Connecticut College Hillel and Zachs Hillel House hosted “Palestinians and Israelis: Building Economic Pathways to Peace” on March 30. The discussion featured Bassem Eid, a Palestinian human rights activist, and Erez Zadok, a Jewish-Israeli fund manager for Aviv Peace-Impact.
Together, the two discussed the current economic state of Palestine and the role of coexistence and its progression within the realm of the Israeli capitalist economy.
Zadok believes that the Palestinians and the Israelis who work side-by-side at manufacturing jobs in the West Bank are building relationships and learning to live in peace. He encouraged support of the manufacturing industry in the West Bank, saying, “I prefer to buy products made in the West Bank, because I am supporting coexistence and peace. No matter your political views, factories can move all over the world; until we have an agreement, we need to take advantage of the economy to make peace between people.”
Eid echoed this sentiment, pointing out that ordinary Palestinians are focused on three things: a job, education and health care for their children. Eid opposes the BDS movement, a campaign by supporters of Palestine who live outside Palestinian civil society, to boycott, divest from and sanction the State of Israel.
“What is the Palestinian economy? The only source of income is inside of Israel. How do we boycott Israel without an alternative...”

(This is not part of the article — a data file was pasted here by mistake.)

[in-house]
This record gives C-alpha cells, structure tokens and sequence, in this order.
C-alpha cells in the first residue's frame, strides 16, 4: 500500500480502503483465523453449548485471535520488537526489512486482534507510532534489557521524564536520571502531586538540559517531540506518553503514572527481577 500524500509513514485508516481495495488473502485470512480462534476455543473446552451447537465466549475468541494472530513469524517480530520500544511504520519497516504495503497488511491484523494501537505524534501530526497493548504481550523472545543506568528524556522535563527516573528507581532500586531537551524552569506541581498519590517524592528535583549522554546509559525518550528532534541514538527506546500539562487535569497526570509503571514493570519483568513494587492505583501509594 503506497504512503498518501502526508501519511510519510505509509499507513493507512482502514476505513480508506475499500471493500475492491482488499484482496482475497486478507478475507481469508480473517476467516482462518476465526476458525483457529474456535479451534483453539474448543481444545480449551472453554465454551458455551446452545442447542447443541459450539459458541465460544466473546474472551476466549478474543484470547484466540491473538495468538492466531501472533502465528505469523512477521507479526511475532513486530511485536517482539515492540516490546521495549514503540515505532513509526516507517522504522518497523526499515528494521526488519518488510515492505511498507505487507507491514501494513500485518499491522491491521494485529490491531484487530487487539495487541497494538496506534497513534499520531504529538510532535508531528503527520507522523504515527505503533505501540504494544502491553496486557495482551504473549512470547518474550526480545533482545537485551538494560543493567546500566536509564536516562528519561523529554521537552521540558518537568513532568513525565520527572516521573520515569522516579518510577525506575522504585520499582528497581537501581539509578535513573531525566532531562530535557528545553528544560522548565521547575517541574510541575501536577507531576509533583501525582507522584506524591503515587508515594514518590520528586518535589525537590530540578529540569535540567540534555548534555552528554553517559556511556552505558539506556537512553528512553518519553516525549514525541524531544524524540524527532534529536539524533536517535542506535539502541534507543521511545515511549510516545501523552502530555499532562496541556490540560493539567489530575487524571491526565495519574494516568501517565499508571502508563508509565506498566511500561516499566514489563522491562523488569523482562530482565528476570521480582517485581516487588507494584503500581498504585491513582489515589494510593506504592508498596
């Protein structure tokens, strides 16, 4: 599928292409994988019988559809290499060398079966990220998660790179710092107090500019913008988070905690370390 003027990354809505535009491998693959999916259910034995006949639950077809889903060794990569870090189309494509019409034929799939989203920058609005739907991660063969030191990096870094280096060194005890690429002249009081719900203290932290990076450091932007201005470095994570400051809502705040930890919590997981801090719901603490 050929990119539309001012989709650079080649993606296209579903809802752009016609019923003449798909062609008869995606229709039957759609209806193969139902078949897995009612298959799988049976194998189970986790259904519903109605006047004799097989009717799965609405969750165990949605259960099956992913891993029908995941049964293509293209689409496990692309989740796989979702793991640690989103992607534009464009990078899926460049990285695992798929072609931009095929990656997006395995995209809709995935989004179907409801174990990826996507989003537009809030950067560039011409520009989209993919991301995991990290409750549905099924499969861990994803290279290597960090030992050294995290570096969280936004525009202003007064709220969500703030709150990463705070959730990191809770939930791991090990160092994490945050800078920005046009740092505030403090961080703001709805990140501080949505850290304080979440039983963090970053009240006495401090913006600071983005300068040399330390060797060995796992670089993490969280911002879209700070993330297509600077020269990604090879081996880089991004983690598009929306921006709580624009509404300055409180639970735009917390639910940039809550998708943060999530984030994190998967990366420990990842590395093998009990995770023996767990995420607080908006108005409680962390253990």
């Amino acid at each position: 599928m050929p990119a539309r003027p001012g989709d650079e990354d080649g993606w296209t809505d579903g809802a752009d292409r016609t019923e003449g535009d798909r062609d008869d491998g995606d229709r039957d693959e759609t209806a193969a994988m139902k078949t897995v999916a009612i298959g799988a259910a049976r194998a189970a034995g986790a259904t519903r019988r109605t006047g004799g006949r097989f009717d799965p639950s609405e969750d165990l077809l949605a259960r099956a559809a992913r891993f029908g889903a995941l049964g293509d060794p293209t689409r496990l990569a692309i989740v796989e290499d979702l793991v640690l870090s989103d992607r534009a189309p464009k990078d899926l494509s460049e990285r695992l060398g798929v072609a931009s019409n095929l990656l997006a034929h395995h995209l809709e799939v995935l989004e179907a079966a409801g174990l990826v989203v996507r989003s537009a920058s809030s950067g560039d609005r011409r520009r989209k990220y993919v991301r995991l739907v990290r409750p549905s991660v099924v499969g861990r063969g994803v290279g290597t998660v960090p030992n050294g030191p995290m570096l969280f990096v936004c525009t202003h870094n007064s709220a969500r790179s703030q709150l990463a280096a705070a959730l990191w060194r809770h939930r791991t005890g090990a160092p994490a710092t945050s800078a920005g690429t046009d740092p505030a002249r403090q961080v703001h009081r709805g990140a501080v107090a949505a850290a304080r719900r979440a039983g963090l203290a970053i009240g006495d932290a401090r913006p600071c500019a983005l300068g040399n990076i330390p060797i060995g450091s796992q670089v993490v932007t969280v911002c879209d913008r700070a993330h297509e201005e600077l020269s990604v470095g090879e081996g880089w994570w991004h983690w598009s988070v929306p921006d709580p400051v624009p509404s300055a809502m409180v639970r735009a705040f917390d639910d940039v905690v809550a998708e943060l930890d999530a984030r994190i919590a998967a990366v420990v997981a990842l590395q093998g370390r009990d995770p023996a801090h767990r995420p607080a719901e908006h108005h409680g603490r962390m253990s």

Simon Luxemburg ’18, Daniel Kramer ’18 and Connor Wolfe ’17 invited Eid and Zadok to speak on campus after winning a grant from the first Campus Pitch Competition, a joint initiative of the World Jewish Congress and the Consulate General of Israel in New York. Luxemburg was excited by the turnout.
“It was amazing to see so many interested students, faculty, staff and community members gather together to hear from two speakers who are accomplishing meaningful things in the region,” Luxemburg said.
“It is rare that we are able to bring individuals to campus who not only live the conflict in their daily lives, but work towards making positive sustainable change.”
Reflecting upon the event, Rabbi Susan Schein, director of Zachs Hillel House and College Chaplain, said: “For Mr. Eid, Mr. Zadok and others whose lives are impacted by the Israeli-Palestinian conflict on a daily basis, the economy is fundamental to establishing a pathway to peace. We can learn from the example of these men by remaining open to fresh ways of thinking and resisting the temptations of polarization. It is my hope that we, as members of an educational institution, seek out our own pathways to peace through civil discourse, open dialogue and mutual understanding.”